Fixpoint semantics are provided for ambiguity blocking and propagating variants of Nute's defeasible logic. The semantics are based upon the well-founded semantics for logic programs. It is shown that the logics are sound with respect to their counterpart semantics and complete for locally finite theories. Unlike some other nonmonotonic reasoning formalisms such as Reiter's default logic, the two defeasible logics are directly skeptical and so reject floating conclusions. For defeasible theories with transitive priorities on defeasible rules, the logics are shown (...) to satisfy versions of Cut and Cautious Monotony. For theories with either conflict sets closed under strict rules or strict rules closed under transposition, a form of Consistency Preservation is shown to hold. The differences between the two logics and other variants of defeasible logic—specifically those presented by Billington, Antoniou, Governatori, and Maher—are discussed. (shrink)
There is a familiar argument for the falsity of determinism, an argument that proceeds from the claim that agents are morally responsible. A number of authors have challenged the soundness of this argument. I pose a different challenge, one that grants its soundness. The challenge is that, given certain plausible assumptions, one cannot know the conclusion of this argument on the basis of knowing its premises. That is, one cannot know that determinism is false on the basis of this argument (...) even if agents are in fact morally responsible and moral responsibility is in fact incompatible with determinism. A slightly different version of the challenge tells also against the claim that one can be justified in believing that determinism is false on the basis of the argument, so that the challenge cannot be evaded by a retreat to an epistemic position weaker than knowledge. I compare my challenge to the challenge posed by the external world sceptic, and argue that there are asymmetries between these challenges that make it reasonable to accept the former and reject the latter. I close by considering the prospects for developing an epistemology of moral responsibility that is adequate to answer the challenge. (shrink)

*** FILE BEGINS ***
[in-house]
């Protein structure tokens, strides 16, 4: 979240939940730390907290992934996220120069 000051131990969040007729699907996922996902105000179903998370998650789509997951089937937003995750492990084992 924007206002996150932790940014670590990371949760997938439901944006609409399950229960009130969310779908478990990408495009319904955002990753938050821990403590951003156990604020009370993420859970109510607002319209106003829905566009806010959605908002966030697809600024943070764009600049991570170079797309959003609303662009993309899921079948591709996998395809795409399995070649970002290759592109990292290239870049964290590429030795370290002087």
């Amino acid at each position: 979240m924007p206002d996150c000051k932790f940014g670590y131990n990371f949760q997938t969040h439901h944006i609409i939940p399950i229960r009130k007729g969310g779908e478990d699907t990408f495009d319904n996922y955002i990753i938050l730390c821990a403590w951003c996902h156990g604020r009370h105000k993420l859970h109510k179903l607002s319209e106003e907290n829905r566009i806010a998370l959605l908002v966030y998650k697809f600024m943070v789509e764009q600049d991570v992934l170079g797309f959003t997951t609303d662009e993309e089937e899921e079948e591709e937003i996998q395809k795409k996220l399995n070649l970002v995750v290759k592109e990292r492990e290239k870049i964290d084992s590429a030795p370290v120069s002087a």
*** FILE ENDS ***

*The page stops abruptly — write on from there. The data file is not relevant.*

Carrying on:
In this paper we defend a rather traditional view of pronouns that is based on the fundamental opposition between reference and anaphora: local pronouns are referential, like names and other indexicals, while third person proouns are anaphoric. We argue against the grammatical classification based on the opposition between pronouns and R-expressions: all pronouns, but not names and other indexicals, are systematically ambiguous between a bound-variable and a referential reading. More specifically we aim to defuse Kratzer's recent argumentation aimed at establishing (...) that local pronouns indeed allow both referential and bound interpretations. We then present an alternative pragmasemantic analysis of Kratzer's and our own data that is fully in line with the traditional analysis of local pronouns and other indexicals as purely referential expressions. (shrink)
This commentary on coderre & katz, wiesenfeld-hallin et al., and dickenson focuses on: (a) the brain as an under-recognized contributor to pain facilitation at the spinal cord; (b) these brain-to-spinal pathways being activated by learning or by body infection/inflammation; and (c) the resultant spinal release of anti-analgesic neuropeptides, activators of the NMDA-NO cascade, and activators of glia.